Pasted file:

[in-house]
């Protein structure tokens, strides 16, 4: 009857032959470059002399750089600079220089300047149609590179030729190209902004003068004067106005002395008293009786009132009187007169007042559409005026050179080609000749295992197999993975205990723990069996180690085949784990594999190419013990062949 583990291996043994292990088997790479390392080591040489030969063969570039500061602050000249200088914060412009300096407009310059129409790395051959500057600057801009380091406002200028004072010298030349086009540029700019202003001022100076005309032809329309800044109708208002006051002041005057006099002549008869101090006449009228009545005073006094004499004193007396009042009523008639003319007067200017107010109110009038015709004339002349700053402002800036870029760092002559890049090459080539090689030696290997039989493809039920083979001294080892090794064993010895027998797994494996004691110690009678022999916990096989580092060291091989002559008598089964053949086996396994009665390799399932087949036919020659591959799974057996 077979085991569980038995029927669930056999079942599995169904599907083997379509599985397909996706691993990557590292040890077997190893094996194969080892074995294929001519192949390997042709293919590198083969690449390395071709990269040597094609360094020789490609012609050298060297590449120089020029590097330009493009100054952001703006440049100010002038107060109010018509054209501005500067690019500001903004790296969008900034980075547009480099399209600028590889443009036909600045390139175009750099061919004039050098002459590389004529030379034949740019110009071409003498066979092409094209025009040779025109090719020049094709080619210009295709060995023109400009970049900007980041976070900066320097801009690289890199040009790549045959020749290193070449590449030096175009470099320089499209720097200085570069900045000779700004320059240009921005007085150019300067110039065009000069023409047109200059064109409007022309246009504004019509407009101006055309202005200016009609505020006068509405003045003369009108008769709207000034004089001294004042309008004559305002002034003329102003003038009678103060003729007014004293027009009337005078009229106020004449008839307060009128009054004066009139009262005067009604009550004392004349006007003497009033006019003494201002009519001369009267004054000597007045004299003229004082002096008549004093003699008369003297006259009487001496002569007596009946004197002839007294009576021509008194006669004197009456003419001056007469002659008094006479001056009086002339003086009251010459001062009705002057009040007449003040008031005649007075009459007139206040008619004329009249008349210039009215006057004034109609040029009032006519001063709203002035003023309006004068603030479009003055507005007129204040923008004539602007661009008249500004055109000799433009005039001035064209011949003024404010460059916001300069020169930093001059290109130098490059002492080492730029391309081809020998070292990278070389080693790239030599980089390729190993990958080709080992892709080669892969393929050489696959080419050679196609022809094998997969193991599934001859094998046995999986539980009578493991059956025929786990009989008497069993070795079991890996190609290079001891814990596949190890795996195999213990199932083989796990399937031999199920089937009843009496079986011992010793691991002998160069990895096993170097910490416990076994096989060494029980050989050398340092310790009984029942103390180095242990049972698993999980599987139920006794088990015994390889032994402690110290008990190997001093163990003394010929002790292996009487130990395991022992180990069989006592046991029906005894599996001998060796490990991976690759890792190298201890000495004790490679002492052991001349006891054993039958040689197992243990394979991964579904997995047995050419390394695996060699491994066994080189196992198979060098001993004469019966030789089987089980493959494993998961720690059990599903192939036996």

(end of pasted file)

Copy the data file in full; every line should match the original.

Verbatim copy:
[in-house]
């Protein structure tokens, strides 16, 4: 009857032959470059002399750089600079220089300047149609590179030729190209902004003068004067106005002395008293009786009132009187007169007042559409005026050179080609000749295992197999993975205990723990069996180690085949784990594999190419013990062949 583990291996043994292990088997790479390392080591040489030969063969570039500061602050000249200088914060412009300096407009310059129409790395051959500057600057801009380091406002200028004072010298030349086009540029700019202003001022100076005309032809329309800044109708208002006051002041005057006099002549008869101090006449009228009545005073006094004499004193007396009042009523008639003319007067200017107010109110009038015709004339002349700053402002800036870029760092002559890049090459080539090689030696290997039989493809039920083979001294080892090794064993010895027998797994494996004691110690009678022999916990096989580092060291091989002559008598089964053949086996396994009665390799399932087949036919020659591959799974057996 077979085991569980038995029927669930056999079942599995169904599907083997379509599985397909996706691993990557590292040890077997190893094996194969080892074995294929001519192949390997042709293919590198083969690449390395071709990269040597094609360094020789490609012609050298060297590449120089020029590097330009493009100054952001703006440049100010002038107060109010018509054209501005500067690019500001903004790296969008900034980075547009480099399209600028590889443009036909600045390139175009750099061919004039050098002459590389004529030379034949740019110009071409003498066979092409094209025009040779025109090719020049094709080619210009295709060995023109400009970049900007980041976070900066320097801009690289890199040009790549045959020749290193070449590449030096175009470099320089499209720097200085570069900045000779700004320059240009921005007085150019300067110039065009000069023409047109200059064109409007022309246009504004019509407009101006055309202005200016009609505020006068509405003045003369009108008769709207000034004089001294004042309008004559305002002034003329102003003038009678103060003729007014004293027009009337005078009229106020004449008839307060009128009054004066009139009262005067009604009550004392004349006007003497009033006019003494201002009519001369009267004054000597007045004299003229004082002096008549004093003699008369003297006259009487001496002569007596009946004197002839007294009576021509008194006669004197009456003419001056007469002659008094006479001056009086002339003086009251010459001062009705002057009040007449003040008031005649007075009459007139206040008619004329009249008349210039009215006057004034109609040029009032006519001063709203002035003023309006004068603030479009003055507005007129204040923008004539602007661009008249500004055109000799433009005039001035064209011949003024404010460059916001300069020169930093001059290109130098490059002492080492730029391309081809020998070292990278070389080693790239030599980089390729190993990958080709080992892709080669892969393929050489696959080419050679196609022809094998997969193991599934001859094998046995999986539980009578493991059956025929786990009989008497069993070795079991890996190609290079001891814990596949190890795996195999213990199932083989796990399937031999199920089937009843009496079986011992010793691991002998160069990895096993170097910490416990076994096989060494029980050989050398340092310790009984029942103390180095242990049972698993999980599987139920006794088990015994390889032994402690110290008990190997001093163990003394010929002790292996009487130990395991022992180990069989006592046991029906005894599996001998060796490990991976690759890792190298201890000495004790490679002492052991001349006891054993039958040689197992243990394979991964579904997995047995050419390394695996060699491994066994080189196992198979060098001993004469019966030789089987089980493959494993998961720690059990599903192939036996």